By Susana Samhan
Washington DC, Aug 19 (efe-epa).- Democrats on Tuesday officially nominated Joe Biden as their presidential candidate for the United States elections on Nov. 3, casting their votes remotely on account of the COVID-19 epidemic.
The candidacy of the former vice president of Barack Obama (2009-2017) was made official with the support of 3,558 delegates versus 1,151 for his main rival, leftist senator Bernie Sanders.
The delegates of 57 US states and territories announced their votes over the course of half an hour with Sanders, wearing a mask, appearing among Vermont’s representatives, although he did not speak.
Sanders dropped out of the presidential race on Apr. 8, making the result of Tuesday’s vote a foregone conclusion.
At the end of the round of voting, Biden connected from his residence in Delaware, alongside his wife Jill, to celebrate the nomination.
“Well thank you very, very much, from the bottom of my heart. Thank you all. It means the world to me and my family, and I’ll see you on Thursday,” Biden said in a live video link.
Biden is scheduled to close the four-day convention on Thursday with his acceptance speech.
Shortly after the vote, the former vice president said on Twitter that “(i)t is the honor of my life to accept the Democratic Party’s nomination for President of the United States of America.”
Aside from Biden’s nomination, the second day of the event proved to be as lackluster as the first night due to the virtual format adopted because of the epidemic, with none of the usual fanfare seen at the conventions.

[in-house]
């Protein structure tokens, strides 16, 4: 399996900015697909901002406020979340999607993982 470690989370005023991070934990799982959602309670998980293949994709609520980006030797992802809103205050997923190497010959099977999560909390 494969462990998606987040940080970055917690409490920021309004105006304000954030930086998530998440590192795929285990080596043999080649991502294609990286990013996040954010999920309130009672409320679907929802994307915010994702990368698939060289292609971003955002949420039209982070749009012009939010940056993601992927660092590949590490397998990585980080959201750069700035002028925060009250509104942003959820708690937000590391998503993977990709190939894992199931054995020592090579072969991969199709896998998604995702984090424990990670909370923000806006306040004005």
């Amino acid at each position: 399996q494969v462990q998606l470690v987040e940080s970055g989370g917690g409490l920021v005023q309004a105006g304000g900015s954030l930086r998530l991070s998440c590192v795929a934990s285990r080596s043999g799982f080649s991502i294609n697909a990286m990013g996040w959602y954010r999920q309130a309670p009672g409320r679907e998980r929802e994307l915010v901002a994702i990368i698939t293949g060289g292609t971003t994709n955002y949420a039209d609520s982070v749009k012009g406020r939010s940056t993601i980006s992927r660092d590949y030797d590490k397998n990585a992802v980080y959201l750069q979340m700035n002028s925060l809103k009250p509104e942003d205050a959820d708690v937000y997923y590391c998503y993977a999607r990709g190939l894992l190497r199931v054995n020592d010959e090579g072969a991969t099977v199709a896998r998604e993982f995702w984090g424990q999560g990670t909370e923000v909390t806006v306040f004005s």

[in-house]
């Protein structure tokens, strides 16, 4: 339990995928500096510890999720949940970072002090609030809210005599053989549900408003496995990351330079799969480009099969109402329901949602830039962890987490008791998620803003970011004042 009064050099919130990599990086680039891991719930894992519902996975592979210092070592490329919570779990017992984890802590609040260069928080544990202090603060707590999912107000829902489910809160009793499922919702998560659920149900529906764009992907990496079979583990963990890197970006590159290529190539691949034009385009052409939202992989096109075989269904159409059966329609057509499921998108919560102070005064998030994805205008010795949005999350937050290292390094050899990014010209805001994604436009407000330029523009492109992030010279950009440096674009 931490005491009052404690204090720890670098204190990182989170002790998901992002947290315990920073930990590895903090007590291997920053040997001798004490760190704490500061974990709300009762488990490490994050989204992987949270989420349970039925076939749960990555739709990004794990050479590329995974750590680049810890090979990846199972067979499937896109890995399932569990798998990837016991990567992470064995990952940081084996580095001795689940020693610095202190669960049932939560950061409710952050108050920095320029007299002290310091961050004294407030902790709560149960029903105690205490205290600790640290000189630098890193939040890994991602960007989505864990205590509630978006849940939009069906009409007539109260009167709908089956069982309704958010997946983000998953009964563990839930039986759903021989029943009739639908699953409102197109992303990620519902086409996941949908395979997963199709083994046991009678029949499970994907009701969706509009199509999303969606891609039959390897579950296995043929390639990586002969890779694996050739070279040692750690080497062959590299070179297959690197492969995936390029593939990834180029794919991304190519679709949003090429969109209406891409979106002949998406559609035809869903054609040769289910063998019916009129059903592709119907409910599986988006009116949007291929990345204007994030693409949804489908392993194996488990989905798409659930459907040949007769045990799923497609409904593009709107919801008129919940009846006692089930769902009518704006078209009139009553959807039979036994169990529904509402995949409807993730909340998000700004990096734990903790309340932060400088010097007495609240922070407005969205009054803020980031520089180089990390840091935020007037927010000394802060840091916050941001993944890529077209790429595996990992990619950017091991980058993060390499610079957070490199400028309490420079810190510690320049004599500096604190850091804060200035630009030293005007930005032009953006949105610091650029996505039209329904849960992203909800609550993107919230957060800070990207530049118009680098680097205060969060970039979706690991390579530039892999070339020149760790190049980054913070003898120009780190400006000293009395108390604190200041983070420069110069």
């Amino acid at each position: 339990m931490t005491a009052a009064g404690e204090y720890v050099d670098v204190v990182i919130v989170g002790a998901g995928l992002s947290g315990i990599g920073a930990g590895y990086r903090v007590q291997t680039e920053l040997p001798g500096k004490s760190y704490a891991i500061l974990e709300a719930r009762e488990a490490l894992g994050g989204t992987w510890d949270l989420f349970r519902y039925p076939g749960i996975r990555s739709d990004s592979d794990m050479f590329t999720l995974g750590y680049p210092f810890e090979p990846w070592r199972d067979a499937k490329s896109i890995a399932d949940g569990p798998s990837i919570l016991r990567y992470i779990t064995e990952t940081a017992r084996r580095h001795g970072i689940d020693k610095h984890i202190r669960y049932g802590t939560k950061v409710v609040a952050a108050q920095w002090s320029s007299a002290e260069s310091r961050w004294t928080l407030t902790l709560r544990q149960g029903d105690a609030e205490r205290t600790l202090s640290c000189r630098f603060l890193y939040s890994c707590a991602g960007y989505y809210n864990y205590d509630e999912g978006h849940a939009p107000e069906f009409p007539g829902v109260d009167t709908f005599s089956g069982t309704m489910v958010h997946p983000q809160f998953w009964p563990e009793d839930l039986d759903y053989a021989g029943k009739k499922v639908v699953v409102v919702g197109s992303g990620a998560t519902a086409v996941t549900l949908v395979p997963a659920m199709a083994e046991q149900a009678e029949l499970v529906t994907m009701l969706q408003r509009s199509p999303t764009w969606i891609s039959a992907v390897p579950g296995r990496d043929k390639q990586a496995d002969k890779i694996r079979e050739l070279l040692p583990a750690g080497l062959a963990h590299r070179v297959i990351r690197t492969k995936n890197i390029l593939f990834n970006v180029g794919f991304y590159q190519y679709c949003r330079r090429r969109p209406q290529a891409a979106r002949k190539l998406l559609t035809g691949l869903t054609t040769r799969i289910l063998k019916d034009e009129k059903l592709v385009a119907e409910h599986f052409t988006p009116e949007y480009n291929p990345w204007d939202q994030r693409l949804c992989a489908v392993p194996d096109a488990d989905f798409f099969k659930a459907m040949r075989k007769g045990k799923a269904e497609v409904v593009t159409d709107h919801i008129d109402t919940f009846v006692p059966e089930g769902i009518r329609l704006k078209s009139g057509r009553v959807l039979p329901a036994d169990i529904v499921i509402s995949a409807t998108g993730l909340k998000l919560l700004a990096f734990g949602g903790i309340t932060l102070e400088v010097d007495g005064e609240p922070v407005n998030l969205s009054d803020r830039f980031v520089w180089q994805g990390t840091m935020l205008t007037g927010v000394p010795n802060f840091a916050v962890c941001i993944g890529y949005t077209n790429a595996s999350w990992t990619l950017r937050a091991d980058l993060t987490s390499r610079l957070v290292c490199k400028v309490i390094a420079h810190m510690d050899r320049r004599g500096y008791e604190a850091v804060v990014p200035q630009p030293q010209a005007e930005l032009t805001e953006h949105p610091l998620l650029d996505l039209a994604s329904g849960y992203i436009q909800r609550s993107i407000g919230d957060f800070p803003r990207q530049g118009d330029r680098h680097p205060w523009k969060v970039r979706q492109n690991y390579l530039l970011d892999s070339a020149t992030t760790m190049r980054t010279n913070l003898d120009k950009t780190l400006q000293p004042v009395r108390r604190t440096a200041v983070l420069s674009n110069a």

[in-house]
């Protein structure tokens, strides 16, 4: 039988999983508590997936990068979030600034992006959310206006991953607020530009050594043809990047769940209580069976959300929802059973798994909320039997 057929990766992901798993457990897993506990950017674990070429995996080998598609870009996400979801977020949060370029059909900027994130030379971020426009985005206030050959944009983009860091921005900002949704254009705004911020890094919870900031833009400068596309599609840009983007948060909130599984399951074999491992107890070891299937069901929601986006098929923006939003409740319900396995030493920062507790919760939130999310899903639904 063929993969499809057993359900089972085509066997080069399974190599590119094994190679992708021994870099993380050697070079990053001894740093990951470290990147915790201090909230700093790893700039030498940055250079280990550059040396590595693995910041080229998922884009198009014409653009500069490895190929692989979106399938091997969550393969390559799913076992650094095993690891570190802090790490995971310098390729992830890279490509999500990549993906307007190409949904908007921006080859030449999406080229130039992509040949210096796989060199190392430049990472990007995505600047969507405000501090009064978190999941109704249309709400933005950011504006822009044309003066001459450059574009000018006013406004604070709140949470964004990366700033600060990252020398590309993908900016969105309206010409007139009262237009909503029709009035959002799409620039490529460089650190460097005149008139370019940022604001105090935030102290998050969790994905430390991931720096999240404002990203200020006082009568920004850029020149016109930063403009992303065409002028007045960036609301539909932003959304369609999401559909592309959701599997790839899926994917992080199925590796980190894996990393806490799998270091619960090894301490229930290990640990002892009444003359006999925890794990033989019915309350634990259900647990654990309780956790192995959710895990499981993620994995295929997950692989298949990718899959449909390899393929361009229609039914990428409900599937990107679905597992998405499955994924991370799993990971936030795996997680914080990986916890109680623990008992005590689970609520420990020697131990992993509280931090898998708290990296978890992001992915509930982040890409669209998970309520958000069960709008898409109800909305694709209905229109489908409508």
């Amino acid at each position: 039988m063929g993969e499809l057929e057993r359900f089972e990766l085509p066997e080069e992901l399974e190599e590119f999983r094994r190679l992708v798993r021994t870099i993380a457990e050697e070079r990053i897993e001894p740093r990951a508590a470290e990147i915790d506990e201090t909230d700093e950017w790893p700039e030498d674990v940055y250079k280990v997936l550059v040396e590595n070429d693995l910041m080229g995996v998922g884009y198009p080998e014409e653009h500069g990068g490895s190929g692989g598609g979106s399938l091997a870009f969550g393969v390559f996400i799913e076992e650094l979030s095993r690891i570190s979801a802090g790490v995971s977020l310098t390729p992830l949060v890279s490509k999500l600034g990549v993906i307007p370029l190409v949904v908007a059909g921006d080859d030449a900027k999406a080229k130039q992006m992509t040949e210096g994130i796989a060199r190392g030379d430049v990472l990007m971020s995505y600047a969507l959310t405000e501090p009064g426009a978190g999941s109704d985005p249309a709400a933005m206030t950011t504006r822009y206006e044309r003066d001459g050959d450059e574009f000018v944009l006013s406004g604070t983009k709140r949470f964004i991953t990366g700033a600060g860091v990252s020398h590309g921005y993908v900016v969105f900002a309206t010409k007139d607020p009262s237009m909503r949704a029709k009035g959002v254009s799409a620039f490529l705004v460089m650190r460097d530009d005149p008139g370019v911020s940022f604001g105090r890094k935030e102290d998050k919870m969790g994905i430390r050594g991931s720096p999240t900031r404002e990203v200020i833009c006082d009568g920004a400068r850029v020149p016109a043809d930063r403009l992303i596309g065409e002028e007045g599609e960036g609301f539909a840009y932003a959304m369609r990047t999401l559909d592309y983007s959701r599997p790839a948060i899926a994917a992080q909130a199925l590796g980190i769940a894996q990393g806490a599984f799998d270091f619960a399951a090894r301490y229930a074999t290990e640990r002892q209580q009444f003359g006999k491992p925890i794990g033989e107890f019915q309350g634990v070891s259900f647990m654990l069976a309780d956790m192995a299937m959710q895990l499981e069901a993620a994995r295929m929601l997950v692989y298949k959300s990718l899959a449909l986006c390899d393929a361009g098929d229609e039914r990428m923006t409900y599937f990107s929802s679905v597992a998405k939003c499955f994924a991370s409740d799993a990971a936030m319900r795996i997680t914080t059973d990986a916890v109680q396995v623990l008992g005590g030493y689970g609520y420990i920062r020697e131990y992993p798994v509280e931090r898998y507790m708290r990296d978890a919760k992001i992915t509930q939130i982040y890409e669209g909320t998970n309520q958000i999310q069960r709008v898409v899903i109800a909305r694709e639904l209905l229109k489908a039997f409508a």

Following the opening on Monday, which saw speeches by Sanders and former first lady Michelle Obama, the convention on Tuesday featured former presidents Jimmy Carter (1977-1981) and Bill Clinton (1993-2001) as well as the party’s rising star, Congresswoman Alexandria Ocasio-Cortez and an unexpected appearance by former Republican Secretary of State Colin Powell.
Clinton, who turns 74 on Wednesday, was the among the most critical of current president, Donald Trump.
“At a time like this, the Oval Office should be a command center. Instead, it’s a storm center. There’s only chaos. Just one thing never changes – his determination to deny responsibility and shift the blame. The buck never stops there,” said Clinton in a video from his home in Chappaqua in New York.
Meanwhile, Ocasio-Cortez used her speech to defend the ideas of the party’s most progressive wing, which Sanders represents.
The New York representative took advantage of the minute she was given to speak to thank those present at the convention and “endeavoring toward a better, more just future for our country and our world in fidelity and gratitude to a mass people’s movement working to establish 21st-century social, economic and human rights, including guaranteed health care, higher education, living wages, and labor rights for all people in the United States.”
“A movement that realizes the unsustainable brutality of an economy that rewards explosive inequalities of wealth for the few, at the expense of long term stability for the many,” she added.
In a Republican endorsement of Biden, Powell described him as “a president we will all be proud to salute.”
“With Joe Biden in the White House, you will never doubt that he will stand with our friends and stand up to our adversaries – never the other way around. He will trust our diplomats and our intelligence community, not the flattery of dictators and despots,” the retired four-star general said.
“Today, we are a country divided, and we have a president doing everything in his power to make it that way and keep us that way. What a difference it will make to have a president who unites us, who restores our strength and our soul,” he added.
Powell was not the first Republican to publicly show his support of Biden at the convention. Ohio’s Republican former governor, John Kasich, also endorsed the Democrat on Monday.